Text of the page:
Central banks need to modernise their wholesale payment services. This is not to say they must choose between modernising their real-time gross settlement systems or building a new wholesale central bank digital currency system. Rather, as this paper will argue, they must develop a common, standardised hybrid platform for the global financial (wholesale) markets. Indeed, central banks need to provide interoperable cross-border payment services by accepting foreign participants and coordinating their short-term liquidity instruments. This paper argues that if central banks want to serve future wholesale markets, they will need to provide 24/7/365 services with cross-border finality for simple fund transfers, but also for delivery-versus-payment and payment-versus-payment settlements at the transaction level. The paper will discuss how interoperability is a key issue, and requires completely common message and communication standards, but especially common identification and security standards in which distributed ledger technology and transaction-chaining are important elements. Wholesale systems must be highly resilient. As this paper shows, cooperation between central banks is essential if they are to deliver cross-border wholesale payment services for the global financial markets of the future.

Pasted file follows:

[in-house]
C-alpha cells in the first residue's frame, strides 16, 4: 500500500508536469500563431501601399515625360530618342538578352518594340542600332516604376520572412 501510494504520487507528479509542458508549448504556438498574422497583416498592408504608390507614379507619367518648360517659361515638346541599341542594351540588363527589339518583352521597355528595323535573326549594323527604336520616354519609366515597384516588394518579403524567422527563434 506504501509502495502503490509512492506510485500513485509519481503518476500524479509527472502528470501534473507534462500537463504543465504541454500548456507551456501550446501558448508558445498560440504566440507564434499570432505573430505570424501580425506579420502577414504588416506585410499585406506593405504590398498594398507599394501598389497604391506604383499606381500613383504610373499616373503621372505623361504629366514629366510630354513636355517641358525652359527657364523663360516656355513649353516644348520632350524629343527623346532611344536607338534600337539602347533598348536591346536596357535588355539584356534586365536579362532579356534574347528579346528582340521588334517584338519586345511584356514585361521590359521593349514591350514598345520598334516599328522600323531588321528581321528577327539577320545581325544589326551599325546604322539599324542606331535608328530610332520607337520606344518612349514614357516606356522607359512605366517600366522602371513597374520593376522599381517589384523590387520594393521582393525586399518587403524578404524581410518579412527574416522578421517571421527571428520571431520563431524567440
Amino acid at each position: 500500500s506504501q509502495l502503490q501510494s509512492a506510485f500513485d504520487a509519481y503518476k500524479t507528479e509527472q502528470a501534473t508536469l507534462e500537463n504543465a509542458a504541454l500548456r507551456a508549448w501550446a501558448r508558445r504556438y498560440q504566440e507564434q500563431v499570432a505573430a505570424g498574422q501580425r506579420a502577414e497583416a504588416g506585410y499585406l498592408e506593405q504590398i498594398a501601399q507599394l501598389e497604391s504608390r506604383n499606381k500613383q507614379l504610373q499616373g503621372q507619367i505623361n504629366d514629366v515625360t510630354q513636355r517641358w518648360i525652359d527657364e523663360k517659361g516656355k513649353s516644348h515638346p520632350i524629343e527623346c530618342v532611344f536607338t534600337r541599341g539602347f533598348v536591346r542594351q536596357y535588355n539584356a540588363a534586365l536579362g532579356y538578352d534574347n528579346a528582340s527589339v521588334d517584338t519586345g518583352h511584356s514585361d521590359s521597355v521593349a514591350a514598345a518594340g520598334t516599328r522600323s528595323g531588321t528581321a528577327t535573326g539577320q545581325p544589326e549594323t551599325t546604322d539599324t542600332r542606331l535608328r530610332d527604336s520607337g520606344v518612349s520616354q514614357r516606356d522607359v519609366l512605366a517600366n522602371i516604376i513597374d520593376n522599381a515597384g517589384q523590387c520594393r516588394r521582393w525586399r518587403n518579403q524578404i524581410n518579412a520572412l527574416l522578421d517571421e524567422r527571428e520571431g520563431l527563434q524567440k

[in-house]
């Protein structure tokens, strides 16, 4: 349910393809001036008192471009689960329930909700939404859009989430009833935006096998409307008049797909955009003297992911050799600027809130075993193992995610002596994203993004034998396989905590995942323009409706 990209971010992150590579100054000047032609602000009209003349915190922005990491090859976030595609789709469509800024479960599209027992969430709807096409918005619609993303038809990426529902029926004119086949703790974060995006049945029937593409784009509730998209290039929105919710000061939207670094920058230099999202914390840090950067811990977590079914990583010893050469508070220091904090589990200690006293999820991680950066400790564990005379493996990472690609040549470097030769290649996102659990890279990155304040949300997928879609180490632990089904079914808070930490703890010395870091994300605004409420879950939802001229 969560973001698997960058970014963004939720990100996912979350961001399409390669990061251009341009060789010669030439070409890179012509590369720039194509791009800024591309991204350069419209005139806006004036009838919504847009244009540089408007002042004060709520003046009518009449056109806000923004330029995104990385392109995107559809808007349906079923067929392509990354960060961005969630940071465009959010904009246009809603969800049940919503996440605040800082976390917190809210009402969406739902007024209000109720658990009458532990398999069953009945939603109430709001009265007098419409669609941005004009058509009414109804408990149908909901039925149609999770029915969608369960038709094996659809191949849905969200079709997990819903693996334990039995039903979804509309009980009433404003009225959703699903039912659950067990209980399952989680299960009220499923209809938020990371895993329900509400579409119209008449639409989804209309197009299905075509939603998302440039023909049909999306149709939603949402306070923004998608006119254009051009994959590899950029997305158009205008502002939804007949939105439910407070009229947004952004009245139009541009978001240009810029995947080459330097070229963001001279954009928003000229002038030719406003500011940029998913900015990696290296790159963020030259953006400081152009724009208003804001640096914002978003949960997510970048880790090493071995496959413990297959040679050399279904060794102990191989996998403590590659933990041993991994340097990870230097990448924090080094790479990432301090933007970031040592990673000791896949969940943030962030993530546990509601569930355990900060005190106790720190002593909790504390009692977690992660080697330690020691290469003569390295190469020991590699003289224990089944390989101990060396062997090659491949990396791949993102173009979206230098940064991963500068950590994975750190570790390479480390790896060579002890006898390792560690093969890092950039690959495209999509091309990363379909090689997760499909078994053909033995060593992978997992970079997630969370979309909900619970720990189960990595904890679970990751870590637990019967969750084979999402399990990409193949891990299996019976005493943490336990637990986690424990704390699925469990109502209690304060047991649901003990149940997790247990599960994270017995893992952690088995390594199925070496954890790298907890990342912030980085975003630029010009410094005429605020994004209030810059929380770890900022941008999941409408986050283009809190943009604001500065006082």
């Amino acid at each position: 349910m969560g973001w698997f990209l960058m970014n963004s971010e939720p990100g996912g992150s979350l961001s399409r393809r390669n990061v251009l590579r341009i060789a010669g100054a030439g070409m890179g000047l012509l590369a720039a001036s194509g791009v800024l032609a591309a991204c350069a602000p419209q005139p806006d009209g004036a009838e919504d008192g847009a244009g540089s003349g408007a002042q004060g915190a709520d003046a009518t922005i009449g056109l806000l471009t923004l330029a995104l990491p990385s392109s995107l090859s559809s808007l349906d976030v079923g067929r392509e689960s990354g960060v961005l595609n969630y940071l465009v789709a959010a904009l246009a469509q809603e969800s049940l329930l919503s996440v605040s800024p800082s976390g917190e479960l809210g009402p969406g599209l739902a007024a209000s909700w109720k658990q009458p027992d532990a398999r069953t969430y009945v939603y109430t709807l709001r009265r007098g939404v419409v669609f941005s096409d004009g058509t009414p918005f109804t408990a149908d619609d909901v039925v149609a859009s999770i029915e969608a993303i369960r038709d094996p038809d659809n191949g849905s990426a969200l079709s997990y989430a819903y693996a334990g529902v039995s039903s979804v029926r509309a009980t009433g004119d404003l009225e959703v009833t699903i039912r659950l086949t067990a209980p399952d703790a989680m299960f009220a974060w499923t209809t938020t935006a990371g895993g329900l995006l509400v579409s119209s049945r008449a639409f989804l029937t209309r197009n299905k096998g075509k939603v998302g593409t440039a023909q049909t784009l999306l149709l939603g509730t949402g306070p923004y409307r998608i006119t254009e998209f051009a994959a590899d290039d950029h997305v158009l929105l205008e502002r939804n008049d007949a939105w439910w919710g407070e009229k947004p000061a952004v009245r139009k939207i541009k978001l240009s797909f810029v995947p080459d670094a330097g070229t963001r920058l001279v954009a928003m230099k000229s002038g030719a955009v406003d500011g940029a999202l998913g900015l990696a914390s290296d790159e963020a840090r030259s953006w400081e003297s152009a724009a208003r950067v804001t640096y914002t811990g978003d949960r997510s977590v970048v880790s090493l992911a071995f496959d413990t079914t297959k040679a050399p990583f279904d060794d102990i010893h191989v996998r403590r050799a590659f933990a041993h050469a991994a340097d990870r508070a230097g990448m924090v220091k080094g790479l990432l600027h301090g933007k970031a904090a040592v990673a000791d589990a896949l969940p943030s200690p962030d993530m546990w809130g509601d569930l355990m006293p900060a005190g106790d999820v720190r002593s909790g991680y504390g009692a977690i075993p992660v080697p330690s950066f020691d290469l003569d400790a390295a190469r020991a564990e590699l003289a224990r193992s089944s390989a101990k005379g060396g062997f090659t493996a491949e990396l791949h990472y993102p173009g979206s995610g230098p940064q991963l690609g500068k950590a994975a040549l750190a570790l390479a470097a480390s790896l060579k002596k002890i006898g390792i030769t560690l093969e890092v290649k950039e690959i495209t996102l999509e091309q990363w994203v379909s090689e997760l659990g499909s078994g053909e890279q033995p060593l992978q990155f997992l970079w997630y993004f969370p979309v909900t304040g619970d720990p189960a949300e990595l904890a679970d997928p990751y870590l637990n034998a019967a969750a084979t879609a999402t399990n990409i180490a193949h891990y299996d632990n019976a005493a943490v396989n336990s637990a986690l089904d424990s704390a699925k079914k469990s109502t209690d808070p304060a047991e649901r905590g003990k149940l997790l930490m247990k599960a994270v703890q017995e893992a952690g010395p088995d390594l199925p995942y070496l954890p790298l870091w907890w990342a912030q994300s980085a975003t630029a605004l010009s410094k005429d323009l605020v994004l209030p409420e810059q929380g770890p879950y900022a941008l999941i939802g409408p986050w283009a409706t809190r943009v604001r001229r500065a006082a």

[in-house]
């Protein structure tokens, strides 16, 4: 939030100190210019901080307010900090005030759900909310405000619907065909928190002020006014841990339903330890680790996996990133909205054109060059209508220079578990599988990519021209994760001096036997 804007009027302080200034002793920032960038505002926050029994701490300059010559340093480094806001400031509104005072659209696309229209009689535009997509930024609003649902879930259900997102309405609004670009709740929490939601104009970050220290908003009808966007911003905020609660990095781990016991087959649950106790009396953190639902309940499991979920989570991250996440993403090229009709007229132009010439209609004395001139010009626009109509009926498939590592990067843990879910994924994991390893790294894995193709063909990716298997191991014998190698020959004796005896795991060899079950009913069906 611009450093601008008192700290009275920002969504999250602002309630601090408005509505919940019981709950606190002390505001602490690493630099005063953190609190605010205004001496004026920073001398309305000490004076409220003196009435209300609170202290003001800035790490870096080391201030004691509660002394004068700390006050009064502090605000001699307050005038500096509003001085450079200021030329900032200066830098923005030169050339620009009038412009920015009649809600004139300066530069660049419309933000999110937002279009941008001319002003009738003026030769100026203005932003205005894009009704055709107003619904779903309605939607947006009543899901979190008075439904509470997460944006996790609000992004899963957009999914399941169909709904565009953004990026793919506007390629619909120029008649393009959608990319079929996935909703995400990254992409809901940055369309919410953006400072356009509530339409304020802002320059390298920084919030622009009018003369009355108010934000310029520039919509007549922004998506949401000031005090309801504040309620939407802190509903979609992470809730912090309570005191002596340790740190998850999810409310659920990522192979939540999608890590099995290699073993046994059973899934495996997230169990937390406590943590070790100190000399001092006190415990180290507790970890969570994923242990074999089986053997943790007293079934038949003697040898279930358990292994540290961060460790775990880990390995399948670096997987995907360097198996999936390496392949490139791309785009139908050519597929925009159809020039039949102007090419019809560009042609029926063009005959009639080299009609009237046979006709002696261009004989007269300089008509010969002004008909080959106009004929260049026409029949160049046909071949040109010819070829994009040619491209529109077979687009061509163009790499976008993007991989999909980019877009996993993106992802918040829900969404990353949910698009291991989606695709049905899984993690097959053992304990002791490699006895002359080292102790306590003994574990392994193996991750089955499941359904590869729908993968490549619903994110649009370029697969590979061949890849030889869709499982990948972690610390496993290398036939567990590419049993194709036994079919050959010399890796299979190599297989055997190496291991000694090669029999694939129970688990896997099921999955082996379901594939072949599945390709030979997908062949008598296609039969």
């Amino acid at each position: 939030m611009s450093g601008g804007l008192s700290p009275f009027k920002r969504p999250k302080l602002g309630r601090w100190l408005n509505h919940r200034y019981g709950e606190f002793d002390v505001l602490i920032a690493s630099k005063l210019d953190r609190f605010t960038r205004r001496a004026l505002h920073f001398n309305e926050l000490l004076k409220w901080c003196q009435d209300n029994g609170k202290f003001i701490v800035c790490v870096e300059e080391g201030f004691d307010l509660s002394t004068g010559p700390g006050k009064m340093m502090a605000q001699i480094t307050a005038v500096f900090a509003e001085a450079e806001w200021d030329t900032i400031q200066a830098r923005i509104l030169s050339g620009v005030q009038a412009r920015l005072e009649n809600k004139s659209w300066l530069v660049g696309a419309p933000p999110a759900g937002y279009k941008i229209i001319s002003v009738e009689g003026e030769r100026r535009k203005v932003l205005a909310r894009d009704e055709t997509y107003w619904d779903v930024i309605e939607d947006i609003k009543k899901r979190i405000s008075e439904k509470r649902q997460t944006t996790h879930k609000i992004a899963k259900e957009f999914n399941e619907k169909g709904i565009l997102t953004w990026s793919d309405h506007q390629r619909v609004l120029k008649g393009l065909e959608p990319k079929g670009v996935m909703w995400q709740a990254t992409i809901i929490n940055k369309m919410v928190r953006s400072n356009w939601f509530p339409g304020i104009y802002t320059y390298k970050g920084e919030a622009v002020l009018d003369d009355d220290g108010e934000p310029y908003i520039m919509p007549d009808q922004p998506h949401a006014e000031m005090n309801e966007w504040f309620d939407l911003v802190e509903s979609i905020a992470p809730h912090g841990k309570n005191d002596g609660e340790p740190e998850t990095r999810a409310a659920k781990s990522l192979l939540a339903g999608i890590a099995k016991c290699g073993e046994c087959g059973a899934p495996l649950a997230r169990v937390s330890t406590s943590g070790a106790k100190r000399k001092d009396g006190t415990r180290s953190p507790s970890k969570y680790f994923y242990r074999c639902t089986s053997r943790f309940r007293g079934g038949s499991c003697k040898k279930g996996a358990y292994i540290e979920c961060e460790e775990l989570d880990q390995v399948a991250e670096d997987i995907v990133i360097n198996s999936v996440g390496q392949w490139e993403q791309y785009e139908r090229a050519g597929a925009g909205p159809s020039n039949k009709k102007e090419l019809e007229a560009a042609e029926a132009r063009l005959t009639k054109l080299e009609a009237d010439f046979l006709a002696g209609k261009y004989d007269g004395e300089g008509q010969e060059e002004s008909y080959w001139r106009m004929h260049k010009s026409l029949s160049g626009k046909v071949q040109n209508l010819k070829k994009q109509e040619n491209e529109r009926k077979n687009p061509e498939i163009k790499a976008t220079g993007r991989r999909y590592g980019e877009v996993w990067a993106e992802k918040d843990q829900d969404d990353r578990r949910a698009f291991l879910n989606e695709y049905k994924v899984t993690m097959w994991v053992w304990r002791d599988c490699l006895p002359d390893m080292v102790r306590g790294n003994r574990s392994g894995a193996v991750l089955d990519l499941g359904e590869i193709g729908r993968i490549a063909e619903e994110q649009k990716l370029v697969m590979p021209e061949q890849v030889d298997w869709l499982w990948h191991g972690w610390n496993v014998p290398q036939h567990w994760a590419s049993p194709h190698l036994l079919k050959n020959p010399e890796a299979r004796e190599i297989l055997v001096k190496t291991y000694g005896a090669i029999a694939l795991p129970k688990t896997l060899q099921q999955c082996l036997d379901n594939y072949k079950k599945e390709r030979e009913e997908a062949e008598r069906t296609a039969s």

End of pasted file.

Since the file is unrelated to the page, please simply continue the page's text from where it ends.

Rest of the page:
Keywords: wholesale payments, cross-border large-value payments, wCBDC, RTGS developments

  • Identifying and authenticating the users of virtual currency via electronic attestation and the European Digital Identity Wallet
    Ignacio Alamillo-Domingo, Legal Counsel, Logalty Prueba por Interposición